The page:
the impacts of some experiences from the past week lead me to think more about questions related to identity. not only in general, where do i belong, what’s my role on this planet, who am i as mother/father/employee, but more in an ontological? way.

„perhaps it’s impossible to wear an identity without becoming what you pretend to be” Orson Scott Card

we are born with a so called blank paper knowledge, tabula rasa. all we do our whole life is to fill in this white sheet with information, experiences, feelings and behavior. we are constantly changing. right from the moment of conception – before we even see the light of this world, and up to the moment we stop seeing the light of this world – after we die, we still change.

in between the two periphery we constantly develop, change, shape. The 4 years old naive boy i used to be is not anymore the same with the 16 years old rebellious teenager, and will never be the same with the 30+ years old men. who am i, who is the authentic self?

following my blog post on burn-out someone asked me on linkedIn the following:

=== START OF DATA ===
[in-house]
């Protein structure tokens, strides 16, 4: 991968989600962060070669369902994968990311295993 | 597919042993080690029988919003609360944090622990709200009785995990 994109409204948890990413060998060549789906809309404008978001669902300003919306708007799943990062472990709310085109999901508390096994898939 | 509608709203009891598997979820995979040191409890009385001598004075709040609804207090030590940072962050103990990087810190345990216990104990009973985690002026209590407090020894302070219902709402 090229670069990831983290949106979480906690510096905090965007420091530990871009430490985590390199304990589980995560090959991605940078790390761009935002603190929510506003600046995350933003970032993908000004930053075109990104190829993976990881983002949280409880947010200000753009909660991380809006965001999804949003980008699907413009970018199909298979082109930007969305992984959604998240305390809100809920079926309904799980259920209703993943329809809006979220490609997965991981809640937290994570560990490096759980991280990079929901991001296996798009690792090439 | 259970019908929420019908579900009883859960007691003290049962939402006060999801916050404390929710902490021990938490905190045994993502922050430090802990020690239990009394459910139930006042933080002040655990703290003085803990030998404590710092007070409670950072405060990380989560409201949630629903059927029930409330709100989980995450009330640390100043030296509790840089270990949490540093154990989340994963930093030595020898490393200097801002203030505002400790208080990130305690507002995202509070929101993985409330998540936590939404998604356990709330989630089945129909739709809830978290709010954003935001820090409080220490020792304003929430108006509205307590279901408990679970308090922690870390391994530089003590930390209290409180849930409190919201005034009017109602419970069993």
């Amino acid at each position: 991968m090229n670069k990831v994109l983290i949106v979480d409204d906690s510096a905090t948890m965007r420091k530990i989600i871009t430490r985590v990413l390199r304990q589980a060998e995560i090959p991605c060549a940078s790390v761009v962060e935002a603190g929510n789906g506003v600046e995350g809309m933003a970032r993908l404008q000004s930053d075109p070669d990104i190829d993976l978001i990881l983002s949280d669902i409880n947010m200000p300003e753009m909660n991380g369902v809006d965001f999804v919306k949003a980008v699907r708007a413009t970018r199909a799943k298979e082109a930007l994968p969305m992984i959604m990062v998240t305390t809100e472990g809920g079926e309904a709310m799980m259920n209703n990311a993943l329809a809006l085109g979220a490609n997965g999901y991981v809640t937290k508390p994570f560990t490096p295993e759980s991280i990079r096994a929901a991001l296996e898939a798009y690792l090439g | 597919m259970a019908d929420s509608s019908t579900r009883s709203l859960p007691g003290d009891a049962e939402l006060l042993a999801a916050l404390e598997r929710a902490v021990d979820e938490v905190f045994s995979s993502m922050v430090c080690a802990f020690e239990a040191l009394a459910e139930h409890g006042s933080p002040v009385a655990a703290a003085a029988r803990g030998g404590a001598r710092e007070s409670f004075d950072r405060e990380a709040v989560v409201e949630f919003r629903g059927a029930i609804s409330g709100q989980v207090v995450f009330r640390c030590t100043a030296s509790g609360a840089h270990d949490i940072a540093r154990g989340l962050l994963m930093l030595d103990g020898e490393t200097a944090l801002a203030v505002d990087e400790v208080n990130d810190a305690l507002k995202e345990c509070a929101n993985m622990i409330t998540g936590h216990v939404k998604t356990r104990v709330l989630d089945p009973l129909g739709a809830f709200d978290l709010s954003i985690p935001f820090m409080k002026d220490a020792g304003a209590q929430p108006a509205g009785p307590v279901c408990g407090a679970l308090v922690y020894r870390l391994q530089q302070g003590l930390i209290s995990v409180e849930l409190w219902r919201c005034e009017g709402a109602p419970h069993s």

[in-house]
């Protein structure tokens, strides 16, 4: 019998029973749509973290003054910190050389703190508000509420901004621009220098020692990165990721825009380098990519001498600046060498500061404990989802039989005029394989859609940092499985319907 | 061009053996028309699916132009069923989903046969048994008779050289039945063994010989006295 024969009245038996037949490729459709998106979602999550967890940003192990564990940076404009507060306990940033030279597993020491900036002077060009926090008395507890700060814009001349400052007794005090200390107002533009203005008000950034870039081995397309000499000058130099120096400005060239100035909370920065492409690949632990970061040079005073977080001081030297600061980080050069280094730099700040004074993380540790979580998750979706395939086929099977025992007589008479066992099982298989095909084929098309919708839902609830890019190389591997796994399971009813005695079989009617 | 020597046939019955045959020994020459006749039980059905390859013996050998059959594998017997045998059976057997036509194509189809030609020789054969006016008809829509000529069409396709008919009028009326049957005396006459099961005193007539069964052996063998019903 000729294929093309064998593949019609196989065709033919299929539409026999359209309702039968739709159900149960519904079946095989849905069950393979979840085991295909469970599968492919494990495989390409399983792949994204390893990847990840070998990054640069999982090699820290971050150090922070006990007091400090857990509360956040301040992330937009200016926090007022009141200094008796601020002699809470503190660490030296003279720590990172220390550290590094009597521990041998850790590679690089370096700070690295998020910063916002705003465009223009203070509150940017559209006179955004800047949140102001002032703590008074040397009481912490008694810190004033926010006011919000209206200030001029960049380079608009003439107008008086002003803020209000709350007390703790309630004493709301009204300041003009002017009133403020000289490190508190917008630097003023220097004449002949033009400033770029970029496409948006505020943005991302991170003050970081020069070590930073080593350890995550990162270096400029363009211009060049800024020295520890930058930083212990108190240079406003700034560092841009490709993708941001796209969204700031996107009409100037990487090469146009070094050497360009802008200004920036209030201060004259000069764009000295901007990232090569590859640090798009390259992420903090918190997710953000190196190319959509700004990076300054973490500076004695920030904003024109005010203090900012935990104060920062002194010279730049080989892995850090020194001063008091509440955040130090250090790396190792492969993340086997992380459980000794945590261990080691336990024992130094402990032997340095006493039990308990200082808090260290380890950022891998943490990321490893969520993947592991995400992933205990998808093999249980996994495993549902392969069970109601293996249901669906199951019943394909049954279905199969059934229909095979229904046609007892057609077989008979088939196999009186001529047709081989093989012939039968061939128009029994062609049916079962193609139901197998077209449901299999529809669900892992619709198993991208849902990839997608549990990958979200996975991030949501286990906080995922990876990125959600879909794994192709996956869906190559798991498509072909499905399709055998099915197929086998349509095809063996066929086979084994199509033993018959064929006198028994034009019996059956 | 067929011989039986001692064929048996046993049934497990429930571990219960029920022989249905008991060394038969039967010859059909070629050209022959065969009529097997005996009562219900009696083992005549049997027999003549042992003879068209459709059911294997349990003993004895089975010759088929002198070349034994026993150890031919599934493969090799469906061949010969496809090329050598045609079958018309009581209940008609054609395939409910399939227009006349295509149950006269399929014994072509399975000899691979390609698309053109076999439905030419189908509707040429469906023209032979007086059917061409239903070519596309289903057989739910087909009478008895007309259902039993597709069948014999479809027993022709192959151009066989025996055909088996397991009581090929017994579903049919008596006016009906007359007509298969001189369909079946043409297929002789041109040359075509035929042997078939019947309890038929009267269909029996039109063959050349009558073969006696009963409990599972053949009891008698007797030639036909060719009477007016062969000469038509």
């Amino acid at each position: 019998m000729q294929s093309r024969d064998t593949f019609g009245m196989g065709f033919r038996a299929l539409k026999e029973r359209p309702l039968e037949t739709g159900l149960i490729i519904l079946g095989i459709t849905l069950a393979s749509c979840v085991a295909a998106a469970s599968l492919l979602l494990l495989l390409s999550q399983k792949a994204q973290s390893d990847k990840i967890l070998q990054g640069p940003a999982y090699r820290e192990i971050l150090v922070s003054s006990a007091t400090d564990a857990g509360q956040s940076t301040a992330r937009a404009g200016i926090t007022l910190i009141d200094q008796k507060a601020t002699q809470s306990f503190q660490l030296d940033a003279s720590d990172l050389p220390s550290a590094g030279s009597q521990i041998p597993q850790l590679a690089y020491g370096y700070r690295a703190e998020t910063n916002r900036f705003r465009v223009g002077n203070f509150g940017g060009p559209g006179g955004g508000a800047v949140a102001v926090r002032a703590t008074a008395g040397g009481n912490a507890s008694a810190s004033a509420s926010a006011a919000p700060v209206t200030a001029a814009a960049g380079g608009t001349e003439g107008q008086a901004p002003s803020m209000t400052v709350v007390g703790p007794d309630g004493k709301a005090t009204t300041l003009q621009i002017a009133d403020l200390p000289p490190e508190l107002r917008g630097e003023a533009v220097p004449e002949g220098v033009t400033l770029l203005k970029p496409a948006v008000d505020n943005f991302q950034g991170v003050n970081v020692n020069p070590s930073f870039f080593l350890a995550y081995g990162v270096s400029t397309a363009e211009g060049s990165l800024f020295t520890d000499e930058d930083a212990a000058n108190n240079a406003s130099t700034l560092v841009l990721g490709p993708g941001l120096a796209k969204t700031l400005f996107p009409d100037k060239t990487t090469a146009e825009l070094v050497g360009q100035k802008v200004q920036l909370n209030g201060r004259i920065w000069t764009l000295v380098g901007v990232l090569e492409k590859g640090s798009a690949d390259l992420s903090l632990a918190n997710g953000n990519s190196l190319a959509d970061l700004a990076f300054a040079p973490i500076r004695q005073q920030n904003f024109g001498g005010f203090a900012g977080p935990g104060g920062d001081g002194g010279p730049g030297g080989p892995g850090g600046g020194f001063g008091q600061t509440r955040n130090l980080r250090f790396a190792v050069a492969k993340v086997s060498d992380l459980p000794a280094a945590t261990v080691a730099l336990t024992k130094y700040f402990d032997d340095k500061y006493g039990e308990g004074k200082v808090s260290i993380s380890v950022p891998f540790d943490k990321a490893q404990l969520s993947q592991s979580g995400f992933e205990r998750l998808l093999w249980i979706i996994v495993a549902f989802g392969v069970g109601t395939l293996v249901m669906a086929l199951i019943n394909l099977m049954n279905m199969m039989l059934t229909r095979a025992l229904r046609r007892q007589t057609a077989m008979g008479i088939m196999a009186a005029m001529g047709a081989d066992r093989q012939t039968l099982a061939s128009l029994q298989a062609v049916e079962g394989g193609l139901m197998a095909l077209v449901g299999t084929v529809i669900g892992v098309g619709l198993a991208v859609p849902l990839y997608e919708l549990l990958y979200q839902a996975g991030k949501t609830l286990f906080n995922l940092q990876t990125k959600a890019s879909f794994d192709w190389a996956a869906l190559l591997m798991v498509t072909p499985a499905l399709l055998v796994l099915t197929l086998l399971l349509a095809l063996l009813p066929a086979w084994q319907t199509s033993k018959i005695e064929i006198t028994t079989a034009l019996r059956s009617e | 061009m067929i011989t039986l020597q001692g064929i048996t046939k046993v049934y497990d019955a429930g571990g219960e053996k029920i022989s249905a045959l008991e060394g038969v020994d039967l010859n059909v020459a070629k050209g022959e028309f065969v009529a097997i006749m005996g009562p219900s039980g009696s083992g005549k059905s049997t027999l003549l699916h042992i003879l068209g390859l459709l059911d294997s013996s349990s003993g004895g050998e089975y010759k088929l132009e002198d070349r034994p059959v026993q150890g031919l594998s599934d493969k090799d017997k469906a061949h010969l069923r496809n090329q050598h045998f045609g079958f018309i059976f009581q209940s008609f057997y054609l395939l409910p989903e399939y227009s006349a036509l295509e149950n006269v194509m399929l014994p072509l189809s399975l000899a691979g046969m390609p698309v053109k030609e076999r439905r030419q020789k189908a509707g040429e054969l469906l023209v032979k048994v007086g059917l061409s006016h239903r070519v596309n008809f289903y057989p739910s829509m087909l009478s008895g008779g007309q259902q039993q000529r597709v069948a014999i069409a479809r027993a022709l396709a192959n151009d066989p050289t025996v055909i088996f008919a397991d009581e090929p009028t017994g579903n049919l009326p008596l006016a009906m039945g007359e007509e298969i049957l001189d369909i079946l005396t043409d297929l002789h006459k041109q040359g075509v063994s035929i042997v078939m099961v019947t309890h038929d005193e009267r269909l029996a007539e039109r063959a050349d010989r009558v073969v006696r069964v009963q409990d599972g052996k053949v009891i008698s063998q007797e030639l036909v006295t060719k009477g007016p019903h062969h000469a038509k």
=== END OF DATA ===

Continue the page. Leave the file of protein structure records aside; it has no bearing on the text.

You imply that you or I are currently your inauthentic self, otherwise you wouldn’t highlight the need to move toward your authentic self. This also means that you must clearly know what your authentic self is to be able to determine that you are actually moving towards it. Without this knowledge, you can’t know that you are for certain journeying towards your authentic self, only that you are seeking and/or experiencing a difference from your current inauthentic self. I was wondering when in the past, or how you came to know your authentic self before starting your journey?

i don’t know if i could give an answer that was required from me at this point. the only thing i know for sure is that i really mean what i wrote as a reply:

asnwer

we all arrive to this world not knowing anything, and end our life with knowing how little we know. the attitude that stipulates the whole process is who we really are.